In the UK Fused connection units (FCU for short) are used for a number of applications including but not limited to.
- Providing over-current protection for a spur that serves multiple sockets or is wired in smaller cable than is allowed for non-fused spurs.
- Allowing a spur to be switched on and off.
- Providing over-current protection and/or switching for fixed appliances.
- Providing over-current protection for lighting that is fed from a socket circuit.
The first thing I would do is look to see if the FCU has an open flex outlet hole (either on the front or on one of the edges). If so then it probably means that the FCU used to feed a fixed appliance that is no longer present.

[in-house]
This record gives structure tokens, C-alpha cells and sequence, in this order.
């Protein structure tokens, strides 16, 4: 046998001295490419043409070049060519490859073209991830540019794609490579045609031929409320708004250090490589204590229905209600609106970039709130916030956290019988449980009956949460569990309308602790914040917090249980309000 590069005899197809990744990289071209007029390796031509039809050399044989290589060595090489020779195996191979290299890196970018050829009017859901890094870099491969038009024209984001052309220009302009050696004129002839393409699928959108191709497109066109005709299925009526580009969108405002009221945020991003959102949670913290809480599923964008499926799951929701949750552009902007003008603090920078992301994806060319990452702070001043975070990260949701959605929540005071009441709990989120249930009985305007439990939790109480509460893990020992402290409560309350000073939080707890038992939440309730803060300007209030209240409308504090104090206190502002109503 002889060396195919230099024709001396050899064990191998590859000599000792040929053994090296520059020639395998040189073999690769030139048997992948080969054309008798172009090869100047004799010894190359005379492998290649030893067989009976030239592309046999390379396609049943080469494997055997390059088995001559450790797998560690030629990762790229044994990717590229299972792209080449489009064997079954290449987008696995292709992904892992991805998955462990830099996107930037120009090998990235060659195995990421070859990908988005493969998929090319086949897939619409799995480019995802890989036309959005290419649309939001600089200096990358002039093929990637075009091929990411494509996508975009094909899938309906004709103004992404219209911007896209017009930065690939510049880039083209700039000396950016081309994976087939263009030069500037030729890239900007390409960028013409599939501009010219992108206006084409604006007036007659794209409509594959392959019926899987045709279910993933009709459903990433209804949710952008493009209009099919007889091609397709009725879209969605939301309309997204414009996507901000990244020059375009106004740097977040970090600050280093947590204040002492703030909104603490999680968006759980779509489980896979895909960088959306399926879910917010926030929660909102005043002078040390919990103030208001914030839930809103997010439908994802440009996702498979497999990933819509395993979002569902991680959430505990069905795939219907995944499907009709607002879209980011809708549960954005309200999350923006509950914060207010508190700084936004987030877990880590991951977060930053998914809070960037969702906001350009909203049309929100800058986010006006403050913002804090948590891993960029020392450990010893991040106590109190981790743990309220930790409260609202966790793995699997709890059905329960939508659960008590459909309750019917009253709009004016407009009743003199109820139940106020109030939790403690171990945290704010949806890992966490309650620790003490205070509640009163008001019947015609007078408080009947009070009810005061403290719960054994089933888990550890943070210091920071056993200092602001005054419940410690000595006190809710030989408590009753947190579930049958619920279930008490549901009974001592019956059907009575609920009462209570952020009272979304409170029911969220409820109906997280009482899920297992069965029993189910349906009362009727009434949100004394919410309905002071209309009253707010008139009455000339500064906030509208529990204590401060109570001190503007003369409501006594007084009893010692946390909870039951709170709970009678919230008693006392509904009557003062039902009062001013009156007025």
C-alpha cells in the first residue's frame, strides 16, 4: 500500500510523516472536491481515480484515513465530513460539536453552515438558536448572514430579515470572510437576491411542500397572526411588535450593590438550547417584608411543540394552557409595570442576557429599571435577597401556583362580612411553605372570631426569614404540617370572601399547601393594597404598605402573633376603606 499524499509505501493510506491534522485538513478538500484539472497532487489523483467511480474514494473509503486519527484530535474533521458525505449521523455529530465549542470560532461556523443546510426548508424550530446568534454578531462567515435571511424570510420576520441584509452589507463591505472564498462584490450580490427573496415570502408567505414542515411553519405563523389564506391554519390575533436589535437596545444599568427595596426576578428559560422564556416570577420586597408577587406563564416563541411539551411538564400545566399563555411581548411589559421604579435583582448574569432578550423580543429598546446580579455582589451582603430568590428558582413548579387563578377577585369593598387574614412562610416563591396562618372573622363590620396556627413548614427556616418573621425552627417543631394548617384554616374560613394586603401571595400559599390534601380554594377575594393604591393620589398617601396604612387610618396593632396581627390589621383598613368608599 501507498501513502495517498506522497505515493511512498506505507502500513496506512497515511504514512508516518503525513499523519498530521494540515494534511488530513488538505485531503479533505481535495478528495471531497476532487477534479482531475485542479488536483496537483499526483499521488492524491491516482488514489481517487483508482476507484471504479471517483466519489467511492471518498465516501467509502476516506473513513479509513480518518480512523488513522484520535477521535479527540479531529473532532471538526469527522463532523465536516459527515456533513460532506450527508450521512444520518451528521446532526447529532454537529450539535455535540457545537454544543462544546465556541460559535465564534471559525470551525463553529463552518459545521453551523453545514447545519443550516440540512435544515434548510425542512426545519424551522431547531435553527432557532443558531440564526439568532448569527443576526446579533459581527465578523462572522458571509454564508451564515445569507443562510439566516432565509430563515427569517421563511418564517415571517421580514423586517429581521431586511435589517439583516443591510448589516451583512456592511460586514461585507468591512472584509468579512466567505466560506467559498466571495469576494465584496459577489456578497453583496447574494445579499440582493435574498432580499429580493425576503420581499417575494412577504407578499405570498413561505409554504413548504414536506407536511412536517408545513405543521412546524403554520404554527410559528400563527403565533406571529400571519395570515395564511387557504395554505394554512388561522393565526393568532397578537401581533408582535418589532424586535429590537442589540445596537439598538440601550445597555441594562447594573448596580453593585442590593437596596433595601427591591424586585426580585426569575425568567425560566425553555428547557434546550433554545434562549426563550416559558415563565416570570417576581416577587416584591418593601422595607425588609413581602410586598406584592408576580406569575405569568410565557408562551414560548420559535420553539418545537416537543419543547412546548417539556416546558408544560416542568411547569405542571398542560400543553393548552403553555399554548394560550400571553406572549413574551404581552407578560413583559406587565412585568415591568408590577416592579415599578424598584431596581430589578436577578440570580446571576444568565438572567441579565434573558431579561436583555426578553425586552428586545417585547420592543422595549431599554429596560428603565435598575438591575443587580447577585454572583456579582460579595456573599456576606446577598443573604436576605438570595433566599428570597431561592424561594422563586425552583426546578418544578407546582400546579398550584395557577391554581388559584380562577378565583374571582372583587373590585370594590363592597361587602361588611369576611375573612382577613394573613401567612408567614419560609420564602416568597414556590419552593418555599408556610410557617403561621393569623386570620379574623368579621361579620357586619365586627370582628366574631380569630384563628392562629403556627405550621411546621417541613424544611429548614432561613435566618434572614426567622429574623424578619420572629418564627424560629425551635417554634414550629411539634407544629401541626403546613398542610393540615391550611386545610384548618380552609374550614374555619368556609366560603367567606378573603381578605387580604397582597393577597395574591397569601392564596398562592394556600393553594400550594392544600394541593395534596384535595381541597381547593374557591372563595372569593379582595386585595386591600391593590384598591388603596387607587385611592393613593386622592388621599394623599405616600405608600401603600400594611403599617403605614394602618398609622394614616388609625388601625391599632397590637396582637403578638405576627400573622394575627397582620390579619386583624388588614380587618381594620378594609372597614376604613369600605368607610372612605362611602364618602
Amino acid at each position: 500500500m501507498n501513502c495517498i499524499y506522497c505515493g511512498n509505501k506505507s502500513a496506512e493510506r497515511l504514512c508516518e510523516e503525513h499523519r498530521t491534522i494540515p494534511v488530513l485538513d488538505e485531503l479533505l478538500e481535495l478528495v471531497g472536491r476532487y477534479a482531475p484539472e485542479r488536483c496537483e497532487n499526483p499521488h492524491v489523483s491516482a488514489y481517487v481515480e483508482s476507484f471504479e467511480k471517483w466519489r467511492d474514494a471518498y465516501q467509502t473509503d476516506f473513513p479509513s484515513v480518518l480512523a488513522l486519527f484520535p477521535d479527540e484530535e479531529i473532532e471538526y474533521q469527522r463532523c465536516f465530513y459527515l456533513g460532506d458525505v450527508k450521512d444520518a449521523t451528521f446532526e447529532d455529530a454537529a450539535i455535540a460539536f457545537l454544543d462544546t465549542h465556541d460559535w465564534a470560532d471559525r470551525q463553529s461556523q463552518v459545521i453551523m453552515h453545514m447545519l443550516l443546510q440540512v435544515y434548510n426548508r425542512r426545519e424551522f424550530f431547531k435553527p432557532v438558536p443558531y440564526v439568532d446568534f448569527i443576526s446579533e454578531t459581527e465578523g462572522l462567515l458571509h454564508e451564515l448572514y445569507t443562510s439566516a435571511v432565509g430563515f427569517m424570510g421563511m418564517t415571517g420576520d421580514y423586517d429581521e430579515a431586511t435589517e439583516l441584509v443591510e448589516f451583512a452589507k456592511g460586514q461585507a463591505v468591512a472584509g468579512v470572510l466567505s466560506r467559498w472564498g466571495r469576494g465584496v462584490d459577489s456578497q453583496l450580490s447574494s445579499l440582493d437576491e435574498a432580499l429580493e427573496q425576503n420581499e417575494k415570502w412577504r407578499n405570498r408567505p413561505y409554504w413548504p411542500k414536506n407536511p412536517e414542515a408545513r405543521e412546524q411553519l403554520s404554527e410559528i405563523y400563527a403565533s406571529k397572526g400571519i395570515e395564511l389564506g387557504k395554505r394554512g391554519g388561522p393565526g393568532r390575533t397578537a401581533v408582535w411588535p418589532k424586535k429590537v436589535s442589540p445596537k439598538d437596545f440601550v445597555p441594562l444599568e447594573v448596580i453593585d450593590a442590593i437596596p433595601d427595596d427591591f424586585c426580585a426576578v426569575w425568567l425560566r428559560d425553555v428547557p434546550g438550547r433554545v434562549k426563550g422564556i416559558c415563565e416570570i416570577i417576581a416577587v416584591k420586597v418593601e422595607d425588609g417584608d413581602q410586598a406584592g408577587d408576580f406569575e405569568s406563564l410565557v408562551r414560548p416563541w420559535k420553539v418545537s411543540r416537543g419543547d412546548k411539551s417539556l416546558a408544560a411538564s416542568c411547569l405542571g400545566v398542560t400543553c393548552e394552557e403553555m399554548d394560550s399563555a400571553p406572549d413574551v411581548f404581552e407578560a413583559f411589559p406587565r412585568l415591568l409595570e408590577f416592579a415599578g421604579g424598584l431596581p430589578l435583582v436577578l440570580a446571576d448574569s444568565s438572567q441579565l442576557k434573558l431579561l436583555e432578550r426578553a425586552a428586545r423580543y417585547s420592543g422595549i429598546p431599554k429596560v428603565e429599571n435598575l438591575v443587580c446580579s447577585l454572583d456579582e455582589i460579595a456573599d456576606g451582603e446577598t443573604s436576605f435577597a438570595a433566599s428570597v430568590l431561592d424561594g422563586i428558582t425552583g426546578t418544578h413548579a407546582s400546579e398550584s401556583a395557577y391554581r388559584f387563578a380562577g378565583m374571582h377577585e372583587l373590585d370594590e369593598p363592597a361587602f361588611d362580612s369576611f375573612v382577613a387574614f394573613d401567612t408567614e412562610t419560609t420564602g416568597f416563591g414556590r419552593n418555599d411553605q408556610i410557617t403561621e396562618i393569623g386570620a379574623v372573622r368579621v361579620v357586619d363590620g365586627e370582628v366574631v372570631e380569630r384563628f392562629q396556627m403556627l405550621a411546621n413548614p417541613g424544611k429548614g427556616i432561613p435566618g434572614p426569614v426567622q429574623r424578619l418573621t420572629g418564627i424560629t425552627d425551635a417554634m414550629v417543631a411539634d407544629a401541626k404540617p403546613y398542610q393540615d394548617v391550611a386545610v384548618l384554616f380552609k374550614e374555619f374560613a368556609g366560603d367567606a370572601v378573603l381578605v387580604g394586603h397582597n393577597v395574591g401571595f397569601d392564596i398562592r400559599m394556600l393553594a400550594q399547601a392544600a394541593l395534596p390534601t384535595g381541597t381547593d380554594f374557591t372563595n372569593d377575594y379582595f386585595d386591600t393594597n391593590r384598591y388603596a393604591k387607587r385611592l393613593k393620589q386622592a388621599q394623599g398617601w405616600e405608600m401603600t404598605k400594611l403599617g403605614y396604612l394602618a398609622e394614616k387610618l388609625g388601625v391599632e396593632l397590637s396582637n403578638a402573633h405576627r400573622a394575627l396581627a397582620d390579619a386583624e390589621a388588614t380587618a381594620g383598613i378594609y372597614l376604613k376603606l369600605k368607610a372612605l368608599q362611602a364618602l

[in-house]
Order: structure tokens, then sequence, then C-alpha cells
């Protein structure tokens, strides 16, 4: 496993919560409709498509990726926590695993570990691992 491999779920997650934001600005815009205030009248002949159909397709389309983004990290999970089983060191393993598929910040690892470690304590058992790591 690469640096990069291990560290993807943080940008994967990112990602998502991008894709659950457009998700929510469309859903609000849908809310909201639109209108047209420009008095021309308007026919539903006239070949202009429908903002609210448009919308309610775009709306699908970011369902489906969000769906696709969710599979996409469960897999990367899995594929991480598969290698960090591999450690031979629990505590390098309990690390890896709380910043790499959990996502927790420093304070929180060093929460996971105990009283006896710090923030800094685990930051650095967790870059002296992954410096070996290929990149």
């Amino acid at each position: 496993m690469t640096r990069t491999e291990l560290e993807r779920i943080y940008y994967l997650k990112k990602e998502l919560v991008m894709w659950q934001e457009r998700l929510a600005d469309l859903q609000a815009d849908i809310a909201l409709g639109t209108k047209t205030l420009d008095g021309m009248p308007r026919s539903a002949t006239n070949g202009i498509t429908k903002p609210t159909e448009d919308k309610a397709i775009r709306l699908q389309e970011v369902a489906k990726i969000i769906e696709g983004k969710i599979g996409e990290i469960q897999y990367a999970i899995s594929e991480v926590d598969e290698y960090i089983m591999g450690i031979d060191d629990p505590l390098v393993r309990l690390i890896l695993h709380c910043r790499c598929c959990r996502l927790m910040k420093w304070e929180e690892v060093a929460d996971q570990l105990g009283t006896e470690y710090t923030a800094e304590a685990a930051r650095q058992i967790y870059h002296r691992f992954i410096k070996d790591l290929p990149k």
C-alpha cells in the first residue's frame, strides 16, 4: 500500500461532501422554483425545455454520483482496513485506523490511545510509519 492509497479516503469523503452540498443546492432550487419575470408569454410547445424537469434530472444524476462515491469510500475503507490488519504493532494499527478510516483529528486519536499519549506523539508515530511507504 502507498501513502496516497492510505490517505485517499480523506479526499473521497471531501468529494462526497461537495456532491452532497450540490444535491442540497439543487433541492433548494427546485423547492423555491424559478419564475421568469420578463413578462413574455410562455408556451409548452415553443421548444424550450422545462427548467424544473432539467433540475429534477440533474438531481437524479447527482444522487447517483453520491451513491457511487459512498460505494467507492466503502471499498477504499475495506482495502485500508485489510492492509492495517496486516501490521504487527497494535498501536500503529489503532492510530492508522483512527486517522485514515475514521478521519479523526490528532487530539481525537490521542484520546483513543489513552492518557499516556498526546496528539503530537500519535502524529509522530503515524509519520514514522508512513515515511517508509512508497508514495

If not then I would look for any equipment, sockets or flex outlets in the vicinity. Especially sockets that are in unusual locations (high up, under a counter etc) and test if those sockets are controlled by the FCU.
If you feel confident in doing so then removing the FCU from the wall (with the power off of course) and looking at what type and size of cable (if any) is connected to the load terminals may give more clues. Looking at the fuse may also give a clue, a 13A fuse likely means sockets or a high power appliance, a 3A or 5A fuse likely means lighting or a low (electrical) power appliance.